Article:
Rewarder's a startup that works in reverse of most online markets — it facilitates payments for buyers who are willing to pay for a unique expertise.
"Most ecommerce is based on what people are selling, or listing things that they want to sell. We are reversing the model. The people who are creating the reward or payment are the ones who are offering to buy," says Kendall Fargo, the CEO of the San Francisco-based Rewarder. Earlier in his career, Fargo was one of the founders of StepUp, an early Internet marketplace that allowed retailers to sell in-store products on the Web—it was later acquired by Intuit.
To use Rewarder, buyers select a category or type of reward, such as diet plans, car information, clothing, antiques and travel information. The buyer then shares details and an offer of a payment "reward" for delivery of that service. Members of Rewarder's social community browse available rewards and offer solutions.
The buyer then chooses a winner. Rewarder accepts card payments from the buyer, collects a 15% fee, then pays the winner in the form of an Amazon.com gift card or a transfer to a PayPal account. About 40% of winners take the gift card, Fargo says. "People may be surprised by that, be we often have people tell us that they have never won anything before," he says.
Rewarder just launched a mobile app, which enables users to browse and win rewards while away from their PC.
"The mobile app will make the process that much quicker, we can have reward creators and winners interacting all of the time," says Fargo.
Rewarder is designed to be a more focused and controlled social community than the online venues in which people ask questions and get answers for free. Rewarder also offers risk controls, such as asking users to validate their identity, and requires that buyer's rewards are at least partly funded before being made public.
Fargo likens the payment to a finder's fee. Recent offers on the site include an $80 reward for someone who's looking for where to buy a type of designer shoe, $50 for someone who can locate a retro 50's dress, or $200 for someone who can help find a civil engineering job in London, or $100 to arrange a Skype chat with Emma Stone.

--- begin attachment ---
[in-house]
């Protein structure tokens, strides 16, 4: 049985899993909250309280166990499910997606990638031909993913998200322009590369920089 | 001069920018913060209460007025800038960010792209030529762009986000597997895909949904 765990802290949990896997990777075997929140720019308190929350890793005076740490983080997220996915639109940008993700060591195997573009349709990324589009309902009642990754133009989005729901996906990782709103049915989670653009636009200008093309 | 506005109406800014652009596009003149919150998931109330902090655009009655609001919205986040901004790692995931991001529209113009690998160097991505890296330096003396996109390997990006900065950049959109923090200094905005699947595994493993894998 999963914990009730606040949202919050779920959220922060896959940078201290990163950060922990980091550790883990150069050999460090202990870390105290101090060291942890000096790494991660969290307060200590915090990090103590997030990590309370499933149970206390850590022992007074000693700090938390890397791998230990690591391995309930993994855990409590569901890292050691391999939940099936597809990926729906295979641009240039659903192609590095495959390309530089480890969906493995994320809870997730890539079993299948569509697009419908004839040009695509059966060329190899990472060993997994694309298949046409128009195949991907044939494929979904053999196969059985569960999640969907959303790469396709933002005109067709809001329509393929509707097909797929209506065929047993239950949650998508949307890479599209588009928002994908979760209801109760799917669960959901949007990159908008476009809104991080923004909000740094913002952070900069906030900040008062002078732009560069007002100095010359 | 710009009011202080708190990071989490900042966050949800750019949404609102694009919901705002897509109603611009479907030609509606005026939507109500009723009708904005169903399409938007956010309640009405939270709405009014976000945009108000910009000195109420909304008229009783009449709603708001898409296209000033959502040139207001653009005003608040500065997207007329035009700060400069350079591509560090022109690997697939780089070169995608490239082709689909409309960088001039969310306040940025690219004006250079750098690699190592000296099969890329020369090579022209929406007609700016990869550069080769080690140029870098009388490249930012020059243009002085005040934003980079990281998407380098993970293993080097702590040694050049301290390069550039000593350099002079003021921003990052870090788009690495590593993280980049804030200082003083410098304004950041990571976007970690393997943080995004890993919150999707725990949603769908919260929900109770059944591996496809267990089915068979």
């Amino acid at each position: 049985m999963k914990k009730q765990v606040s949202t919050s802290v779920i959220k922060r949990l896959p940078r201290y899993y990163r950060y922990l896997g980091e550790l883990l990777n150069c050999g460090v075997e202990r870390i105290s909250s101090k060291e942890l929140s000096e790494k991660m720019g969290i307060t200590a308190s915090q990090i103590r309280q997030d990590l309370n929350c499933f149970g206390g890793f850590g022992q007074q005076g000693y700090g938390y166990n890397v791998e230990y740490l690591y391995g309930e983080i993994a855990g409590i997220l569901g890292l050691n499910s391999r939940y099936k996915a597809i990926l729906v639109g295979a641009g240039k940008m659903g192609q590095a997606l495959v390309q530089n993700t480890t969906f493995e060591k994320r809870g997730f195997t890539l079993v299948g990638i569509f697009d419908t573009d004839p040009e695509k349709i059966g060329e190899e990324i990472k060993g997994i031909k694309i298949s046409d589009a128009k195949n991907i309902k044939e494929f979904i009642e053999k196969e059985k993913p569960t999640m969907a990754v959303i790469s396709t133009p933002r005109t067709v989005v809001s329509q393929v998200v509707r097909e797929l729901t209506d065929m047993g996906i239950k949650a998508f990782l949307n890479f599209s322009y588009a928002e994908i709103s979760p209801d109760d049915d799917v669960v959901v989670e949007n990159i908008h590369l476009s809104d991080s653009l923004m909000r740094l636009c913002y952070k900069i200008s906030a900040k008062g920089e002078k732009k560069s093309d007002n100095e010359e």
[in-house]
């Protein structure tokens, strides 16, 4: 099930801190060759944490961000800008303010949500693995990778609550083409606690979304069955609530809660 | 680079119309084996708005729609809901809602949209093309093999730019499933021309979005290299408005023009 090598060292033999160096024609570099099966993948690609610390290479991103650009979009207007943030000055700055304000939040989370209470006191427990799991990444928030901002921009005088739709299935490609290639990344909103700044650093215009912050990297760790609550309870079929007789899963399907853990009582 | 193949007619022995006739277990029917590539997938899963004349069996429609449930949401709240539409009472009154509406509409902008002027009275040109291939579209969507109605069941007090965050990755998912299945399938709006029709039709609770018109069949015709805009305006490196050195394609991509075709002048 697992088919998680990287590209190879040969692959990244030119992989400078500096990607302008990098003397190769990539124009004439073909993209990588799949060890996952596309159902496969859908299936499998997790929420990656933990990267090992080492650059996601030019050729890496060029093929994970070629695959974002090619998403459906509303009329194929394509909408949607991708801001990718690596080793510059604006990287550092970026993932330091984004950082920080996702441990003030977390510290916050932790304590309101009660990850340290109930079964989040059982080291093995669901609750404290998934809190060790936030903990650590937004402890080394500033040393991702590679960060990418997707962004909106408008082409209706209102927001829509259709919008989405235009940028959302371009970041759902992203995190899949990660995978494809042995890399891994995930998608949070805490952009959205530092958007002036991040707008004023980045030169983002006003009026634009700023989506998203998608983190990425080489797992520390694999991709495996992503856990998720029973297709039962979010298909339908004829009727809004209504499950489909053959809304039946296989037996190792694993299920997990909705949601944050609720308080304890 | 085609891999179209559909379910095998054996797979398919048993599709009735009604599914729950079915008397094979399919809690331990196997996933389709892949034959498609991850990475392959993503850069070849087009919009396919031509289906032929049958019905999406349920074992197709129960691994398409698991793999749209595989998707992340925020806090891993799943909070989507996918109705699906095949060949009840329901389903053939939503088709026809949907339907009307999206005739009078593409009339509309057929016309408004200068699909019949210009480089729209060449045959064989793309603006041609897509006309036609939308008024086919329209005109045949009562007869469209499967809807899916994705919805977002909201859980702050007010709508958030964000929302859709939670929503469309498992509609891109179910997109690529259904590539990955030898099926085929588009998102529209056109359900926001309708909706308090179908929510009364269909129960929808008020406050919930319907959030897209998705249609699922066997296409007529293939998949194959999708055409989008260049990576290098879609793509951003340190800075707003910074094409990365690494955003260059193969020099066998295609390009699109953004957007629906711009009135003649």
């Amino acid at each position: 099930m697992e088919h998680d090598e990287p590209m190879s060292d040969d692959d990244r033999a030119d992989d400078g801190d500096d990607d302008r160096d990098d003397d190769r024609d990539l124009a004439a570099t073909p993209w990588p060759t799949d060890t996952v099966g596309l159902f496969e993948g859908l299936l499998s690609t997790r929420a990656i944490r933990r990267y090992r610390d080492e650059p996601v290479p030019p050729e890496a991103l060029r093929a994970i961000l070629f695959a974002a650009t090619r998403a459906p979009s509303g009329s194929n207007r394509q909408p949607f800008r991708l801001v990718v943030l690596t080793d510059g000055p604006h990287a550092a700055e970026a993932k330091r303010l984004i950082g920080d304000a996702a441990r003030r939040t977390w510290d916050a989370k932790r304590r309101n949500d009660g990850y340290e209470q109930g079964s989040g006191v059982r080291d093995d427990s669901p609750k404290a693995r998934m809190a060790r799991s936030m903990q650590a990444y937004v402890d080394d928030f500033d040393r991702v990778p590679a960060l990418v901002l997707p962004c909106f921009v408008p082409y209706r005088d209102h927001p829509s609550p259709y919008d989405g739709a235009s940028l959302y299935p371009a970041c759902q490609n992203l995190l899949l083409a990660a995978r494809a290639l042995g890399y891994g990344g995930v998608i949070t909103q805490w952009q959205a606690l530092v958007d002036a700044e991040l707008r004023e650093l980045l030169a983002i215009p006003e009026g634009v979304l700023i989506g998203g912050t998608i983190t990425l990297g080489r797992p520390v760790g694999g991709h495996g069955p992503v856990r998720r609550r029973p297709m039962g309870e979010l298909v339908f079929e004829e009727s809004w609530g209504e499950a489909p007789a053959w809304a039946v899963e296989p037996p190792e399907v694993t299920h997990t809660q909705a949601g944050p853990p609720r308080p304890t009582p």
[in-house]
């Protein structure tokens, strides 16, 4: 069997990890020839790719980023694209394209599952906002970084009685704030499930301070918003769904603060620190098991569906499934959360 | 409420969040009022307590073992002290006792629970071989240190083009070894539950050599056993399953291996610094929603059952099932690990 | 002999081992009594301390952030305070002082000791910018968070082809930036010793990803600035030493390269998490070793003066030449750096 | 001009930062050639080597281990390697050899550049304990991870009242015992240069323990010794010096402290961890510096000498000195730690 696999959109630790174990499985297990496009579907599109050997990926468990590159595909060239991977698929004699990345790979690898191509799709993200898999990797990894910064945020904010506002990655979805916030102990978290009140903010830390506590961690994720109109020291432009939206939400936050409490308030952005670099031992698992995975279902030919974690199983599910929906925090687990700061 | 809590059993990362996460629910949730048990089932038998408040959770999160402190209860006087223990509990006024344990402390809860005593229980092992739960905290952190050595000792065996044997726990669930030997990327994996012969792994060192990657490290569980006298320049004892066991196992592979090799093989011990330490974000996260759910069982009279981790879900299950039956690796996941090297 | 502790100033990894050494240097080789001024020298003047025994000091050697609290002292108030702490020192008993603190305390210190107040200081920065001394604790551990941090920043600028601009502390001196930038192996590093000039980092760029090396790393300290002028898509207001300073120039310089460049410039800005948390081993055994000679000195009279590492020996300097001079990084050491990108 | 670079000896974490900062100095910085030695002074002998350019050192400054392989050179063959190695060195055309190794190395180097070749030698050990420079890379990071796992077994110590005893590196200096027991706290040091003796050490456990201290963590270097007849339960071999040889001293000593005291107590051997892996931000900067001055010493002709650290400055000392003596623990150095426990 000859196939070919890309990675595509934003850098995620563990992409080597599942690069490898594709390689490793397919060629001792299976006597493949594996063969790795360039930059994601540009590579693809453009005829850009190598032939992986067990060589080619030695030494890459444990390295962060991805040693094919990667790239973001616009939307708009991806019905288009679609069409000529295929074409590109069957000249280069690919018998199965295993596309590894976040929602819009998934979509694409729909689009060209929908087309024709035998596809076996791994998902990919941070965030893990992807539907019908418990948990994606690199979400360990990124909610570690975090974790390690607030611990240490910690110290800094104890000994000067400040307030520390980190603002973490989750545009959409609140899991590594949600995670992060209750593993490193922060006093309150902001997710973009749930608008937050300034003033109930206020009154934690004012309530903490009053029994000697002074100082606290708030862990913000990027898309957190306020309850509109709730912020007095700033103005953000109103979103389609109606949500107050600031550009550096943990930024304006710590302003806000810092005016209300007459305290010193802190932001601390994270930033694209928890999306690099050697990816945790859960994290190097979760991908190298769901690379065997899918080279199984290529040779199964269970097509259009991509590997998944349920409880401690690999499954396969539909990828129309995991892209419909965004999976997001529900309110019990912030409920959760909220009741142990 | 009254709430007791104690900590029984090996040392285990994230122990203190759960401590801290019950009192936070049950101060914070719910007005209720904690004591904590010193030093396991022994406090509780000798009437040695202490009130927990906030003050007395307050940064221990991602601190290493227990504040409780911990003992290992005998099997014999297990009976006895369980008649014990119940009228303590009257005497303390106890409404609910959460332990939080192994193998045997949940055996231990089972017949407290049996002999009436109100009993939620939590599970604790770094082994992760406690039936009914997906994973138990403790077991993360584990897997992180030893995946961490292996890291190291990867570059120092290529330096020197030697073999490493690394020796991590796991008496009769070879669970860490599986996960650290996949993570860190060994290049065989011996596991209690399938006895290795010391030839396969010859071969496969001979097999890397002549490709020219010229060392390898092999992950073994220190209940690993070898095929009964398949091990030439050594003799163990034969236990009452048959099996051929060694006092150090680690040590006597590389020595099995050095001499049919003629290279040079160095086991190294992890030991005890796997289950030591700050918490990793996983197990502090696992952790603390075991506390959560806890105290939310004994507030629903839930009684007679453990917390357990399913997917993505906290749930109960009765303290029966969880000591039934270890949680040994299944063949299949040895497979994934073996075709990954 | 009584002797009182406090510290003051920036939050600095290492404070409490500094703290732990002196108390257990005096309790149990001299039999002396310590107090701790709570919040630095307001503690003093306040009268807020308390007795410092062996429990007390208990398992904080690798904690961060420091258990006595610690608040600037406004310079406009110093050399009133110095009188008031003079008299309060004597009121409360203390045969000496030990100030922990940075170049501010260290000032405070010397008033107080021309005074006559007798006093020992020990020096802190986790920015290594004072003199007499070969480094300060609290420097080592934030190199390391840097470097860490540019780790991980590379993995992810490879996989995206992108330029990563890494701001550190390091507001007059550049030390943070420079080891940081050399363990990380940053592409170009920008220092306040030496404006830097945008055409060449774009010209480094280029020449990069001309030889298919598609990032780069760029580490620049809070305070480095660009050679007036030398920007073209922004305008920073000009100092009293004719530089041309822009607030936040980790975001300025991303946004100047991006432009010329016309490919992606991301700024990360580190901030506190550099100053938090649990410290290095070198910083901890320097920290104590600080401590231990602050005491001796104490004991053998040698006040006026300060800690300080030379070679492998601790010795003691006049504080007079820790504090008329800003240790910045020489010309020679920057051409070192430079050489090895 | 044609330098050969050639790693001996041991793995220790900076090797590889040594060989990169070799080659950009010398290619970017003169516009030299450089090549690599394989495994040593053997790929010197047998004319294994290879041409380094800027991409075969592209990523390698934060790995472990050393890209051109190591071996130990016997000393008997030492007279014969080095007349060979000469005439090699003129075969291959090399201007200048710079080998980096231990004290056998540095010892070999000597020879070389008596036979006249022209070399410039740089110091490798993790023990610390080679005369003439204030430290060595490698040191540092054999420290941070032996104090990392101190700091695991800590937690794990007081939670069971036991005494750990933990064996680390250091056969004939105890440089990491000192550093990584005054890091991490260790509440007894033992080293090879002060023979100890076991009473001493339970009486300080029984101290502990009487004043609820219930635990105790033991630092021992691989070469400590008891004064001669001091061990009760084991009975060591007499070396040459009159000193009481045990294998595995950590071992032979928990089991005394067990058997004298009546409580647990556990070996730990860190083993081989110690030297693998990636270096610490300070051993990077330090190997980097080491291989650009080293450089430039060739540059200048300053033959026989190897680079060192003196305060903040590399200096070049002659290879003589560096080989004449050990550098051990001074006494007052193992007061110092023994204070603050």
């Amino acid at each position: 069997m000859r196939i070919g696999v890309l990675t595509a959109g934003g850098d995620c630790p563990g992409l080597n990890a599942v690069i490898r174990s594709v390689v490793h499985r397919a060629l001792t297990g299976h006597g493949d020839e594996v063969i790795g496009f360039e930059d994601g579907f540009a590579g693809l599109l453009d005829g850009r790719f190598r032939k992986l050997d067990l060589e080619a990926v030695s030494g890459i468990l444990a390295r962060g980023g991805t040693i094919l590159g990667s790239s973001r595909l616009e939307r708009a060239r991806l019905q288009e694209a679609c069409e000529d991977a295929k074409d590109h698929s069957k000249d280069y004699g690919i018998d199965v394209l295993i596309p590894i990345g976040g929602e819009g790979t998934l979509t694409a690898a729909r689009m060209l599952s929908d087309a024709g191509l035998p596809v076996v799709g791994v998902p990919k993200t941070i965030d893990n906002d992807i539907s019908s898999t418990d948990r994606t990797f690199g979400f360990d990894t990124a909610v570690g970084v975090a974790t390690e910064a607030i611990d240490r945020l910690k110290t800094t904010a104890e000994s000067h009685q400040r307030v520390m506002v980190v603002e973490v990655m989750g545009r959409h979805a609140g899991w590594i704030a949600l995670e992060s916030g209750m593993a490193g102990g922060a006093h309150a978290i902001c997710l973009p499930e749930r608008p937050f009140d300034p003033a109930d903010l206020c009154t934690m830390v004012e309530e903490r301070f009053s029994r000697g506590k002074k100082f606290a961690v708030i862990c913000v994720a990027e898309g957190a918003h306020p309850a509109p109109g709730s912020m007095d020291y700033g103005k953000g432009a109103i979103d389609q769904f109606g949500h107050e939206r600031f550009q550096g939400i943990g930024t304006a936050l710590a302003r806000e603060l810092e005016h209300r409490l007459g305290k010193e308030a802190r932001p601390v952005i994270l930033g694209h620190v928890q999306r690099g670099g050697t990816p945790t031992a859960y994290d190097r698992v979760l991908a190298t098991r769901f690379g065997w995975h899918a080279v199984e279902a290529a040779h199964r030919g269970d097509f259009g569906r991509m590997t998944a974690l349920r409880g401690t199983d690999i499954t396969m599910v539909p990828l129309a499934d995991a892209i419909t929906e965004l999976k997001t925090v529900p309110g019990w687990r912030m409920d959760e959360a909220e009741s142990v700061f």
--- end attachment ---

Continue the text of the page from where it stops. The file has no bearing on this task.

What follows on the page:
"It's not so much that people want to buy something, they usually want to solve some sort of problem or have a need. … A lot of people want help forming a workout schedule that fits with their work schedule, or they have goal to run a half marathon and want help developing a training schedule," Fargo says.
In less than seven months since its founding, Rewarder has signed up about 500,000 members.
The concept of "reverse auctions" is not new, but has not worked at scale, says Arkady Fridman, a senior analyst for Aite Group.
"However, we are entering a new era with mobile and I suspect traditional experiences and expectations will change over time," Fridman says.
There are similar companies already. Flattr, for example, operates a micro donation site that allows people to make donations to creators of content that they like. Another company, called WishCast, allows people to request items they want, and merchants offer bids in return.
"I do believe mobile can help drive more usage for these concepts, but we are likely three to five years out before consumers really start to view mobile as a universal contrail of everything in their life," Fridman says.